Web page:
The first balloons were inflated and flown from sites 5, 7, 8, 9, 10, 11, 12, 13, 14, 15, 27, 28,29, 31, 32 on the 31.8.40, little did they know that they would make history for Balloon Command.
966 Squadron, No.14 Balloon Command was based at a place called Tredegar House at Tredegar Park, near Newport, Monmouthshire, South Wales. They have the honour of being the first Barrage Balloon Unit to bring down a German aircraft in WWII. In 1940 Newport was beginning to feel the war as 7,000 evacuee children arrived in the town, to be distributed around the county. During June, the town has 50 air raid alerts, the first of 480 to follow in the next 12 months. It was June 26th when the first bombs fell on the town, the bombs landed on St.Julians and Dewstow Street. The Squadron Operations Record Book shows that on Friday September 13th:
13.9.40 :"Balloons on sites 6,10, 20, 33, and 36 were deflated and lost".
But there is more to the deflation and loss of the balloon at site 10 as we can now find out.
An additional entry after the 14th September records:
13.9.40: Time 03.15 " HEINKEL III brought down by impact with cable on site 10 .Cable pulled right off storage drum although brakes were on. Plane also fouled cable on site 8 & finally crashed into a house in Stow Park & burst into flames. Three of the crew were killed & the Pilot was taken to the Royal Gwent Hospital with broken arm and a cut in head. Visit by AOC 31 (BB) GRoup and O.C. 14 Centre to all Headquarters & one site in each flight. In attendance S/LDR THACKER & P/O BACON (31 GROUP) and FL/L THOMAS ( 14 CENTRE).
14.9.40 Congratulatory telegram received from A.O.C. BALLOON COMMAND with reference to HEINKEL III.""
What had happened was a Heinkel 111P-2 bomber, identification number 1G+DS,(8 K.G.27) of Kampfgeshwader 27 near Paris had set off at 22.30 hrs on a routine bombing mission of Ellesmere Port in Cheshire. Within hours they had completed their operation without observing the results of their bombing and were heading back south to base. They were at 6,500 feet and passing over the Tredegar Park and hit the barrage balloon cable of one of the mobile Fordson winches scattered at various sites across the park. It had the misfortune to hit a second cable.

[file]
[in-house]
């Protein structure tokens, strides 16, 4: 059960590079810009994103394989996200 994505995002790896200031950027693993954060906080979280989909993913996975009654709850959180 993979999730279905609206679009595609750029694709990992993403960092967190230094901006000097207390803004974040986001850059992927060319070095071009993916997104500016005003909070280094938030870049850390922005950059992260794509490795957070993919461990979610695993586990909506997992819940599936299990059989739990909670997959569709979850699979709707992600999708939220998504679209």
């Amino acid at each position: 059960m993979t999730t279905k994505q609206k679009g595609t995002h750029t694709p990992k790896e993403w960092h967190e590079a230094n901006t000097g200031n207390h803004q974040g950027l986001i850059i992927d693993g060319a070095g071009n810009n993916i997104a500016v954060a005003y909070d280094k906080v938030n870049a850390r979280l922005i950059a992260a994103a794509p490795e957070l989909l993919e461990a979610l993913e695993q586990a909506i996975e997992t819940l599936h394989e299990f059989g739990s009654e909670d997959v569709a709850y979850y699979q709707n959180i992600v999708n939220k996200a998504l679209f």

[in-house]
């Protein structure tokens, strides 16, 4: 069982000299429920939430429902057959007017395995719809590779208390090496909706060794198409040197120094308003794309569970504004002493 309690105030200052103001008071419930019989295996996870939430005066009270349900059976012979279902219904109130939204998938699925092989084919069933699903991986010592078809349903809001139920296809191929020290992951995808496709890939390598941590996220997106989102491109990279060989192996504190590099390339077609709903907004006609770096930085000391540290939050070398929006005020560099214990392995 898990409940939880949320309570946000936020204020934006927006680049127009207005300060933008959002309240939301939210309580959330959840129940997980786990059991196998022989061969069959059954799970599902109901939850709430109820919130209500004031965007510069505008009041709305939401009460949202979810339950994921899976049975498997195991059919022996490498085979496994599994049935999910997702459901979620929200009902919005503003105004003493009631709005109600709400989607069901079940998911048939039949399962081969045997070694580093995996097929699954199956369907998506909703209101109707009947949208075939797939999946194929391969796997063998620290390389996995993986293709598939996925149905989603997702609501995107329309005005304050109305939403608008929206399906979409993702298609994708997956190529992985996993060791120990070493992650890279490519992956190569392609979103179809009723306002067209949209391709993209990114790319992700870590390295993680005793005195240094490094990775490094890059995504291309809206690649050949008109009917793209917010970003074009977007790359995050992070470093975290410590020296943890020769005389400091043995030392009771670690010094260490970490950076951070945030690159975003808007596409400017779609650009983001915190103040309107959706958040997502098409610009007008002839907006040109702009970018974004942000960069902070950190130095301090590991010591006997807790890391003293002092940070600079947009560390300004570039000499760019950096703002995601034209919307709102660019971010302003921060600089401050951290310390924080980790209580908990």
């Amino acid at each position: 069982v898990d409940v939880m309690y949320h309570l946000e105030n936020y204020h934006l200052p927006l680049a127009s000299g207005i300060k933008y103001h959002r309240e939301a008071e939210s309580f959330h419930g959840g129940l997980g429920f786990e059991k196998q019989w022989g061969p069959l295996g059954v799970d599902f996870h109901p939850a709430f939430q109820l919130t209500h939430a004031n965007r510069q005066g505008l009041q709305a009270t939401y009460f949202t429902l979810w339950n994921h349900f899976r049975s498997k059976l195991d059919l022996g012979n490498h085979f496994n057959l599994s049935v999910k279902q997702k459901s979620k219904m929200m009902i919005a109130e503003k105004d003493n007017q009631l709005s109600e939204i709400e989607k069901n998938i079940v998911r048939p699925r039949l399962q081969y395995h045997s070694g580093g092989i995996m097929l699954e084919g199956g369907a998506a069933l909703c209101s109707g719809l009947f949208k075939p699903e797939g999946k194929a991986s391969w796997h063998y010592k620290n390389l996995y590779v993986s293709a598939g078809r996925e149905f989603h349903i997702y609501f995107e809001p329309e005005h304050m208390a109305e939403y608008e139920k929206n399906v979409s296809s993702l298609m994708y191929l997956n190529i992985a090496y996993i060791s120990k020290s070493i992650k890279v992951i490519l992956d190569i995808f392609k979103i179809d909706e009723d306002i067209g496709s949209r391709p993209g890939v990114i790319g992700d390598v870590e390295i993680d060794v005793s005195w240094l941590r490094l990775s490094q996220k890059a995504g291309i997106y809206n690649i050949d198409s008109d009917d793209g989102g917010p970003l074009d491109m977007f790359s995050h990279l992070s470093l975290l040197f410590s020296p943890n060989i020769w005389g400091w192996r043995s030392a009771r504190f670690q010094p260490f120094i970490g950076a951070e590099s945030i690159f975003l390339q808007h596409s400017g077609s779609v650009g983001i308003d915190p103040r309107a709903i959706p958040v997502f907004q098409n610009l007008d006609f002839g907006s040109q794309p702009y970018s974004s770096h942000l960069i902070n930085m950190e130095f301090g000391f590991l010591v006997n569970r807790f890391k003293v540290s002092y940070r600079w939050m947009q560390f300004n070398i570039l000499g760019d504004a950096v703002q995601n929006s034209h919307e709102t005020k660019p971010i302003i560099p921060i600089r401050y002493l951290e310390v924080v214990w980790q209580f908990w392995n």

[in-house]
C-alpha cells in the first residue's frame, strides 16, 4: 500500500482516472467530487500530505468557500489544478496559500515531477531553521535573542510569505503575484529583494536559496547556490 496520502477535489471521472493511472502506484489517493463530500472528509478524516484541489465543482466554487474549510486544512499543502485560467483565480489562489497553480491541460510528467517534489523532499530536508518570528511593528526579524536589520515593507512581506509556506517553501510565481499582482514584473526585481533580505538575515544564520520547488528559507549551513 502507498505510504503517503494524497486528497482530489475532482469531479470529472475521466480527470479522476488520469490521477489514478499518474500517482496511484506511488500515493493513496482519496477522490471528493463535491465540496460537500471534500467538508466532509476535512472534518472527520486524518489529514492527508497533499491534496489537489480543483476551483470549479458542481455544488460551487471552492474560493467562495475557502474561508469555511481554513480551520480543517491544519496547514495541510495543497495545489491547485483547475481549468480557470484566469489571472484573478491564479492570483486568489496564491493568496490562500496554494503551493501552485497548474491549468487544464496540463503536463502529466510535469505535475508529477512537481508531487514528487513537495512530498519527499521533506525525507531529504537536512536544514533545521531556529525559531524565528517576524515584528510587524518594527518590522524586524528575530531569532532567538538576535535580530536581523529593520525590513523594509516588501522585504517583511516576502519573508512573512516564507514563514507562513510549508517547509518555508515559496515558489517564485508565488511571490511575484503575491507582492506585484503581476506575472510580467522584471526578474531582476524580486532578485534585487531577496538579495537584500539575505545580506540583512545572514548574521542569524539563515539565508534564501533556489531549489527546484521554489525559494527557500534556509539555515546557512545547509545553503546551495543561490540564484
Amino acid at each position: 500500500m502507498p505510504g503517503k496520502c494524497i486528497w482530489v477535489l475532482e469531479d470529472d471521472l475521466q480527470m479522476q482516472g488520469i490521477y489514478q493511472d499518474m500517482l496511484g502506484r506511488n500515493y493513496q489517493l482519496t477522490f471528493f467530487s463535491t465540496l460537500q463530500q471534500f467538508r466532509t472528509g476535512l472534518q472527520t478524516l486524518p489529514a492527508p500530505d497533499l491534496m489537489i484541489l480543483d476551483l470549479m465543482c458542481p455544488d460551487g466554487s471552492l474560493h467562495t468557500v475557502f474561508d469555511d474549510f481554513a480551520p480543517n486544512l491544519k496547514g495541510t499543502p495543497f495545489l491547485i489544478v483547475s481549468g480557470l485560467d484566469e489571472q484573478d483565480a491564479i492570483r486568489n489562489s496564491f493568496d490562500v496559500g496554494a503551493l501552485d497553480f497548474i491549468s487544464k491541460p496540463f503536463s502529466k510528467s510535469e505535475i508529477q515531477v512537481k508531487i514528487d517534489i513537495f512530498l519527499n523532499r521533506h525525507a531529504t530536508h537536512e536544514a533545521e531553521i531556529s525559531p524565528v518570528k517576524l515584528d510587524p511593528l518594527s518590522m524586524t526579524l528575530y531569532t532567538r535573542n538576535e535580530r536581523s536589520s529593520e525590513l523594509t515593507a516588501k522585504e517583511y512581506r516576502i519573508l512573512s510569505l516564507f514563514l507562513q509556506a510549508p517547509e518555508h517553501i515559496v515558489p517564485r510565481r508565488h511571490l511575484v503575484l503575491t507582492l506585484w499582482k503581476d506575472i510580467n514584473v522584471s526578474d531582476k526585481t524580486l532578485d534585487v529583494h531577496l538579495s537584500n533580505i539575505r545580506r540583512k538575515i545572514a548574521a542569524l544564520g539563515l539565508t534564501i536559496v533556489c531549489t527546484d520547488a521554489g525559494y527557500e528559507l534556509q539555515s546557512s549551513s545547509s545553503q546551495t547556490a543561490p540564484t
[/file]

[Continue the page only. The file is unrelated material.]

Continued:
The aircraft, once it had hit the cables was doomed, since at this stage in the war, aircraft had no defence against the cable and it sliced into the wing and made the aircraft stall and swing around the cable wildly. The doomed aircraft began its final descent to earth. The crew of 966 Squadron included 528399 Sgt John Sanderson, the balloon crew knew they had scored a "hit" and raced across the park anticipating the arrival of a German aircraft on the green swathes of grass, however the plane by ill luck managed to stay aloft until it reached Newport. Realising that there was no hope the Pilot Oberleutnant Harry Wappler baled out. The three remaining crewmen were unable to bale out. The aircraft landed on Stow Park Avenue at the top of Stow Hill, at 3.15 a.m. hitting the rear ground floor of the house of Harold David Phillips and Marjorie Phillips family of No.32 Stow Park Avenue, filled with incendiary devices, it exploded on impact, causing a dense fire and acrid fumes. The son, Malcom Phillips aged 17 and daughter Myrtle aged 14, of the Phillips family had been made to sleep in the downstairs room for safety. Malcom ran upstairs to see if his parents were alright, and finding they were alive, he ran back downstairs and heroically tried to rescue his sister. But by this point she had been overcome with the fumes and smoke. In trying to rescue her he was overcome with the smoke and flames. Mr and Mrs Phillips escaped by knotting bed sheets together and sliding down to safety. Malcom was without doubt a fearless hero and deserves recognition now in 2008, almost 70 years since the event. I have no doubt that a similar incident today would result in no less than the George Medal being awarded. Both children were buried in the Jewish part of St.Woolos Cemetery.